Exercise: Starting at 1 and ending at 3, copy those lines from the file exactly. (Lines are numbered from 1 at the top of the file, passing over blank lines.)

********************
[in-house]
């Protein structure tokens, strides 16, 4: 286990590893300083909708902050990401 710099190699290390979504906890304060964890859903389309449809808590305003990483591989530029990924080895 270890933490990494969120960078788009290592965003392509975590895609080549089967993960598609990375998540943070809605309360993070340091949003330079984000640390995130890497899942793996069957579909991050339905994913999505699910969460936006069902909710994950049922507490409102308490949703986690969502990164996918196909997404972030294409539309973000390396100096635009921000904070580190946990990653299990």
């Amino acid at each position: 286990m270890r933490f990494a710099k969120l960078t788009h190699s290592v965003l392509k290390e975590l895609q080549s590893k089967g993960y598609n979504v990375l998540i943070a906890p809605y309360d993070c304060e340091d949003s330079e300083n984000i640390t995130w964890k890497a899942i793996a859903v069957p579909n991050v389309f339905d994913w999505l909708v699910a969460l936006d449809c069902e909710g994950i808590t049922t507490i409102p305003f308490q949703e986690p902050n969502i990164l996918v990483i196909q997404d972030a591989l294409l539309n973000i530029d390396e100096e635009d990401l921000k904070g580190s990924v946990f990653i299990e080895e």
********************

[in-house]
């Protein structure tokens, strides 16, 4: 286990590893300083909708902050990401 710099190699290390979504906890304060964890859903389309449809808590305003990483591989530029990924080895 270890933490990494969120960078788009290592965003392509975590895609080549089967993960598609990375998540943070809605309360993070340091949003330079984000640390995130890497899942793996069957579909991050339905994913999505699910969460936006069902909710994950049922507490409102308490949703986690969502990164996918196909997404972030294409539309973000390396100096635009921000904070580190946990990653299990």
């Amino acid at each position: 286990m270890r933490f990494a710099k969120l960078t788009h190699s290592v965003l392509k290390e975590l895609q080549s590893k089967g993960y598609n979504v990375l998540i943070a906890p809605y309360d993070c304060e340091d949003s330079e300083n984000i640390t995130w964890k890497a899942i793996a859903v069957p579909n991050v389309f339905d994913w999505l909708v699910a969460l936006d449809c069902e909710g994950i808590t049922t507490i409102p305003f308490q949703e986690p902050n969502i990164l996918v990483i196909q997404d972030a591989l294409l539309n973000i530029d390396e100096e635009d990401l921000k904070g580190s990924v946990f990653i299990e080895e």